best journalism job in the Southern Baptist Convention,” Martin said after
being fired from Baptist Press July 17. “Even if I had known the outcome, I
would have come, because it has been a wonderful ride.”
The emotional high was
short-lived. By December Craig wrote directors reporting that the results of
his fund-raising efforts fell short of the amount he had billed them for hourly
fees. That set off a discussion that eventually ended ABP’s relationship with
Craig and Associates.
“Several of the board
members felt the bills we submitted were excessive,” said Anne Craig, who
worked alongside her husband as ABP’s copy editor.
“Nobody believes you when
you say it took ‘X hours’ to do so-and-so,” Floyd Craig added.
Directors began looking for
a full-time executive editor. They removed “interim” from Martin’s news
director title, leading him to believe he was being considered for the job.
Even though he had violated
their gag order, the Executive Committee still gave Martin six months of
severance pay. It was about to run out, so Martin needed a job. After being
told he had been too political and vocal in the SBC controversy to be editor,
Martin wrote a letter to directors describing the experience as more painful
than his firing the previous summer from Baptist Press.
The Warner years
The board turned to Greg
Warner, electing the 36-year-old associate editor of the Florida Baptist
Witness and award-winning writer as ABP’s first full-time employee, effective
May 1, 1991.
“I am excited about the
future of ABP with a journalist such as Greg Warner on board,” Charles Overby,
the news organization’s founding board chair, said at the time. “I am impressed
by his ability and attitude.”
Under Warner, ABP achieved
financial stability, expanded staff and earned a good reputation among secular
journalists following the SBC controversy, one of the top religion stories of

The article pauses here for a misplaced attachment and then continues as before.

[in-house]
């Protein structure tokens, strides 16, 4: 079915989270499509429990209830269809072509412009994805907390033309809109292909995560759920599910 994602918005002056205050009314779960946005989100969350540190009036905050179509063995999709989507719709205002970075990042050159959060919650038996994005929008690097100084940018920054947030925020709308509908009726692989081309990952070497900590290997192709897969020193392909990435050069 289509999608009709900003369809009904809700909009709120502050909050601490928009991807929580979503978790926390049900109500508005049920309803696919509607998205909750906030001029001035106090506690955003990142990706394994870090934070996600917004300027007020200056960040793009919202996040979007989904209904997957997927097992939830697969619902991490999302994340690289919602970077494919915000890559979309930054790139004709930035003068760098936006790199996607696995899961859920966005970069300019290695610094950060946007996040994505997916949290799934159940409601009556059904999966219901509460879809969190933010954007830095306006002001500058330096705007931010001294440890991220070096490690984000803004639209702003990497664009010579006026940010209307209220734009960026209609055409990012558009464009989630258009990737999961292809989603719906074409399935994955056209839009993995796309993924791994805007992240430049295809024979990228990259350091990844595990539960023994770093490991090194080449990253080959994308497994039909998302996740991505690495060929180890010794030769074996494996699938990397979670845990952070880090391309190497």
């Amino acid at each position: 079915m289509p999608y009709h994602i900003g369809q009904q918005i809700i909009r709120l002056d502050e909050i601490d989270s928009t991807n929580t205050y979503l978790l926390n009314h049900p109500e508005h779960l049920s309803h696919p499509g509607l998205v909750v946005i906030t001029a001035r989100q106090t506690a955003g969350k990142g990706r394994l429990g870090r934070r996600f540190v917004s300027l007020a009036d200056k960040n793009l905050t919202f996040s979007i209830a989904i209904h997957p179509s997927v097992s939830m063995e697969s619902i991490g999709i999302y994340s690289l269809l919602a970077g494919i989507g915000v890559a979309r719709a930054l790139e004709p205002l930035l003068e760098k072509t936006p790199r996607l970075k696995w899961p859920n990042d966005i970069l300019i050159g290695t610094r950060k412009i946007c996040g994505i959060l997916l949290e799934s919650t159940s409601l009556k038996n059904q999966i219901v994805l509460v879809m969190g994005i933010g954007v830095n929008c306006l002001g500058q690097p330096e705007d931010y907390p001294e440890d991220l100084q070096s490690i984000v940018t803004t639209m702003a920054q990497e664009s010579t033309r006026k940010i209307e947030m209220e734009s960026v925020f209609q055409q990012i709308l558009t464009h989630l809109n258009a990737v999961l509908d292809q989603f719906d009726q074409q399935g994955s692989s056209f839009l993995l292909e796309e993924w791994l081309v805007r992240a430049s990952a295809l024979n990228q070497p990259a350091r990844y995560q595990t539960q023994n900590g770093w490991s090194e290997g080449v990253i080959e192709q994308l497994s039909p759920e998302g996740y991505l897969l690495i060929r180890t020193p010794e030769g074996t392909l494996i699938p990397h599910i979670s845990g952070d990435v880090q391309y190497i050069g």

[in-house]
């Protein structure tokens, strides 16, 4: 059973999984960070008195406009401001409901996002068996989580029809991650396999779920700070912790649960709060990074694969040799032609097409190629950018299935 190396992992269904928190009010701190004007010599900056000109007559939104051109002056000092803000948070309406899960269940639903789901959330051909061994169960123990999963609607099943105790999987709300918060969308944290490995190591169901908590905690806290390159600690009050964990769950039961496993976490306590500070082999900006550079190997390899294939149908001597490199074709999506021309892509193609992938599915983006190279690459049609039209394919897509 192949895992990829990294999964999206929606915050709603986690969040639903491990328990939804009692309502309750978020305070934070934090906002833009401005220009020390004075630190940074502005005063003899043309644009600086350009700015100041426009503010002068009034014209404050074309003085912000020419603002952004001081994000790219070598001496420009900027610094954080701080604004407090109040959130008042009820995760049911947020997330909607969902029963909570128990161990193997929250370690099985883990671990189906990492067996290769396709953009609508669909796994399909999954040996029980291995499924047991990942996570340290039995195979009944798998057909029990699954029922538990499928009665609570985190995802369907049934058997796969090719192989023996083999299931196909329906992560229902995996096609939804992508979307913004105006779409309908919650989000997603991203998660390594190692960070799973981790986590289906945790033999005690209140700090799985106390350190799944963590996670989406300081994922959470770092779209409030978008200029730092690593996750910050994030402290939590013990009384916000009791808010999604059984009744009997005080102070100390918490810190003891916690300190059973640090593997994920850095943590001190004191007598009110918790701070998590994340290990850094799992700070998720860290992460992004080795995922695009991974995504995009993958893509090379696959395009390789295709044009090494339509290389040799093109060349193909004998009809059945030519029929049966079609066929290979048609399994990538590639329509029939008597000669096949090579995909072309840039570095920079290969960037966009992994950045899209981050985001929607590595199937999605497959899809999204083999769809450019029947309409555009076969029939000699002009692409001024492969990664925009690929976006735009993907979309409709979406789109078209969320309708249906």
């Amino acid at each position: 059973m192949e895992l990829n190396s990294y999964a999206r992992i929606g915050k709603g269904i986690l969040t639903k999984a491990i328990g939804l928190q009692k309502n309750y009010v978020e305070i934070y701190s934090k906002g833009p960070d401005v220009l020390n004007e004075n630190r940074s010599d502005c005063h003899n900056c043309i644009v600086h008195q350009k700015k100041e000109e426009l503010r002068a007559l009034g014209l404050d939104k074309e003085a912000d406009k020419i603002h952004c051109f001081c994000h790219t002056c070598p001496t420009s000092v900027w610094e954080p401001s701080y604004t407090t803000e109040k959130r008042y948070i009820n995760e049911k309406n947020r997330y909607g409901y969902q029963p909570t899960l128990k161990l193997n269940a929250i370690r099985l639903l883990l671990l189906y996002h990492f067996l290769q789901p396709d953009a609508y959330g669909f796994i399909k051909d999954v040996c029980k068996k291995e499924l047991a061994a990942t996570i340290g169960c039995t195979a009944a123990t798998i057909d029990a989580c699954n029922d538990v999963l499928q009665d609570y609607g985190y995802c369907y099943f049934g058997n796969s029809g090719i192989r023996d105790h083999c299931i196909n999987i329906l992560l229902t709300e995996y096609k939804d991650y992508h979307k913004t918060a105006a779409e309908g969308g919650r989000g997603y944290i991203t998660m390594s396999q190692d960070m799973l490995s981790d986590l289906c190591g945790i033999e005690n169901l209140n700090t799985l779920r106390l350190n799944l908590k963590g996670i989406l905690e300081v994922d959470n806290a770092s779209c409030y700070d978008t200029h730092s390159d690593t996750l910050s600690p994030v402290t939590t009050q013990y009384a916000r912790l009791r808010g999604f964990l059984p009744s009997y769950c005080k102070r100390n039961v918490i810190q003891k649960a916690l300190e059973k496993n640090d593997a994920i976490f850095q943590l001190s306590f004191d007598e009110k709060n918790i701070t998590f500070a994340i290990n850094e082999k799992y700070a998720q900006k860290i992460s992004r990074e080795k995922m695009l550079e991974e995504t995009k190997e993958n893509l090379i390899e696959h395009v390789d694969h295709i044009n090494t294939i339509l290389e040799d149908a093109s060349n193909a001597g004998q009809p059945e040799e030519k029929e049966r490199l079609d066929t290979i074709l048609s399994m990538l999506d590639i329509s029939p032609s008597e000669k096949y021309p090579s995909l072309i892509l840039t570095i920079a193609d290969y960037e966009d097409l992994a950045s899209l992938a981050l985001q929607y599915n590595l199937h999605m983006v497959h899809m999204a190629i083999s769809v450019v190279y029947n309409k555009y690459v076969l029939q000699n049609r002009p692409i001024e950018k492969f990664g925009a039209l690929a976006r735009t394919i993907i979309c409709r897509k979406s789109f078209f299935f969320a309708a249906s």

Warner left the job in 2008, when chronic back problems forced
him into disability retirement at age 53. Last fall the organization honored Warner by naming him the first recipient of a
lifetime-achievement award established in his name.
Changing times, changing
“ABP’s board of directors
has tried over the past 10 years to find the appropriate outlet for its
objective news coverage of Baptists,” said Dan Lattimore, the current chair of
the ABP board. “The state Baptist papers had been the initial users of our
content. However, most state Baptist papers have become controlled by
fundamentalists of their conventions. It has become a much-less-viable outlet
Desiring to expand a reader
base beyond its original audience of Baptist and secular newspapers, ABP
launched FaithWorks, a lifestyle magazine aimed at young Christians in 1998.
While “a good quality product,”
Lattimore said ABP lacked the resources to market and distribute the magazine
widely enough to make it financially feasible. Directors suspended its publication in 2004.
Present and future
In 2007 Associated Baptist
Press entered into a strategic
partnership with three historic Baptist state newspapers in an initiative
called New Voice Media. Currently the partners — ABP, the Baptist Standard of Texas,
Religious Herald of Virginia and Word & Way of Missouri — share a web site
design and infrastructure and collaborate on news coverage.
Long-term goals include a state-of-the-art multi-media platform
including Web, print and other media — an “online gathering place for historic
and progressive Baptists and other global Christians to share ideas.”
“With the increasing use of
electronic media by our constituents, we feel this will provide the best outlet
for the future,” Lattimore said.
In 2008 ABP hired David Wilkinson, a veteran Baptist communicator of
30 years, as executive director, separating the administration and day-to-day
news operation that had been combined in Warner’s job.
Floyd Craig said his
original vision for ABP was that it would be a much larger and more influential
organization than it has become, on par with Baptist Press during the W.C.
Fields era as the news service of record for the secular press. With so many
secular newspapers downsizing or eliminating their own religion reporting,
however, Craig said a reputable Baptist news service is needed as much today as
“I guess the story is sort
of the day the world came tumbling down and they fired (the Baptist Press
editors), there were people who rose up and did the right thing and carried on,”
said Anne Craig. “That was the intent.”
(EDITOR’S NOTE — Allen is
senior writer for Associated Baptist Press.)